That is unless you are willing to take a risk and get off the beaten path.  Throw away the well worn map book.  Disregard the Trip Advisor recommendation. Turn off the GPS and instead explore territories heretofore unknown.  Take a long detour and discover an unexpected little gem like Heath.

We are entering the season of road trips here in New England.  The leaf peepers will soon be out in droves searching for the perfect foliage, a Mecca of golden yellows and maple reds. The streets of Boston are filled to overflowing with out of town parents and wide eyed college kids, many discovering the city for the first time.  This past Labor Day weekend, 35 million Americans took to the roads and drove 50 miles or longer for one last summer journey, a three day jaunt to bid the season adieu.

But here’s the truth about all those millions of miles in travel. For the most part we’ll be all too human and just stick to the beaten path.  Familiar places. Well worn roads and oft traveled highways.  And we’ll all too easily miss a special place like Heath.

Instead we’ll take the Mass Pike, which will be packed with traffic and then we’ll stand in line with scores of other weary travelers at a rest area McDonalds. We’ll scurry over to Boston’s Faneuil Hall with its tourist kitsch, prepackaged history for the masses.  We’ll clog the Maine Turnpike and wait in line at the toll booths, visions of a rocky coast dancing in our heads while the horns honk and patience frays.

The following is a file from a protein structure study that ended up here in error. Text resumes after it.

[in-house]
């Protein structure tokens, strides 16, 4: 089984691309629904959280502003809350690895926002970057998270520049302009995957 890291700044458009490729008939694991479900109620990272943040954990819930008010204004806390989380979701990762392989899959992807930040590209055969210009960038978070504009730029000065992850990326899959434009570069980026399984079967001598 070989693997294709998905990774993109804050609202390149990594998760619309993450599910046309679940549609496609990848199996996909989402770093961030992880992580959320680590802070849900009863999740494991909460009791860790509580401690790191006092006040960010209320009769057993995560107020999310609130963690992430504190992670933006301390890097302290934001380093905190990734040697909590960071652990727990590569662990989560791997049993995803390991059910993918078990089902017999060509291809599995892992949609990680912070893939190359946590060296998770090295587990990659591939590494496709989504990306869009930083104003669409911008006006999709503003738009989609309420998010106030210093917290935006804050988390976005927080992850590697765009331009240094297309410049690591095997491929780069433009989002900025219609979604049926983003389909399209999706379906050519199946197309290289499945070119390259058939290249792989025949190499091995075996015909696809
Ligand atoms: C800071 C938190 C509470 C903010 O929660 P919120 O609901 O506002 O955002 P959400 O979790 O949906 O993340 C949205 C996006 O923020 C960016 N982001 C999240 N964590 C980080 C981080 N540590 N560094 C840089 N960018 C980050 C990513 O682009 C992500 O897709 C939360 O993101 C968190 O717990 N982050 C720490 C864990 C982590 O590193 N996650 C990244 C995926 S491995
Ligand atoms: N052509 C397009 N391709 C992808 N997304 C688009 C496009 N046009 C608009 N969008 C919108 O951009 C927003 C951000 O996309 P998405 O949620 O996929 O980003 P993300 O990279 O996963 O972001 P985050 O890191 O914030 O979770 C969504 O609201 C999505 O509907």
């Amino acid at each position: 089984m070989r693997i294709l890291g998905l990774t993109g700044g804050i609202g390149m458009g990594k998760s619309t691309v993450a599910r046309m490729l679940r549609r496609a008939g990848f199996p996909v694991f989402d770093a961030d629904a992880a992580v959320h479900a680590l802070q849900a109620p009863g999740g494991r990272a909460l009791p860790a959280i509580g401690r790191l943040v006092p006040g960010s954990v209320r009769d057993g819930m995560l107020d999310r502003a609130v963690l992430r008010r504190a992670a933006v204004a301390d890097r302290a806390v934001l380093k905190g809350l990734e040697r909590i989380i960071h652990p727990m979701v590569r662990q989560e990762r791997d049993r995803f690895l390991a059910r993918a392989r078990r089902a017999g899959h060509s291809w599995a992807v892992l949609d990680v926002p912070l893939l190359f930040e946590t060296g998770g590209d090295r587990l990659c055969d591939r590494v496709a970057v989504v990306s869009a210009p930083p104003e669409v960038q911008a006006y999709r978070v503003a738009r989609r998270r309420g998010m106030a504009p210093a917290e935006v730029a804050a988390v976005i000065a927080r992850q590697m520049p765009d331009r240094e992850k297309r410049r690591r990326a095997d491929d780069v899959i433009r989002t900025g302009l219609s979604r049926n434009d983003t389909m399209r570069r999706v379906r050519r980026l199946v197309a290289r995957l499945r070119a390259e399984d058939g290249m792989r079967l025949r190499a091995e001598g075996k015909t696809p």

That’s travel. That’s life. 

To stick to the way we’ve always journeyed, revisit the destinations we return to again and again and again. I’m as predictable as the next person when it comes to making a choice between the familiar or the foreign, the dependable or the surprising, the mundane or the mysterious.  Too often I stick to the beaten path, reluctant to set out for parts unknown.  I want to know what’s next, what will appear around the bend in the road. 

What if I get lost? 

Yet the best places I’ve discovered in all my road trips have almost always come about because I took a risk and got off the beaten path. Discovered the best orange sherbert ever at a road side stand in Lake George, New York. Found a perfect front porch to explore at the General Store in Underhill, Vermont, in the middle of a long hot August bike ride. Went down a side street in Manhattan and stumbled upon the Firefighting Museum of New York City. 

And in Heath?  I met Ruth Johnson, a kind and hospitable trustee of the local historic society. She took me inside the Union Evangelical Church, an 1830’s house of worship. There I stood in a simple wooden historic pulpit, where in the summer of 1943, a theologian and preacher named Reinhold Niebuhr ended his sermon thus: “God, grant us grace to accept with serenity the things that cannot be changed, courage to change the things that should be changed, and the wisdom to distinguish the one from the other.”  The Serenity Prayer, perhaps the most widely prayed prayer in the entire world: it was born right there in Heath, Massachusetts. 

To find this out, I first had to get off the beaten path. Take the exit off the superhighway and trust that the back roads in life would get me to where I needed to go.  As we move into a new season of life and the year, may God bless our life road trips and give us the courage to look for places like Heath. 

In the words of the New England poet Robert Frost, try the road less traveled.  That just might make all the difference.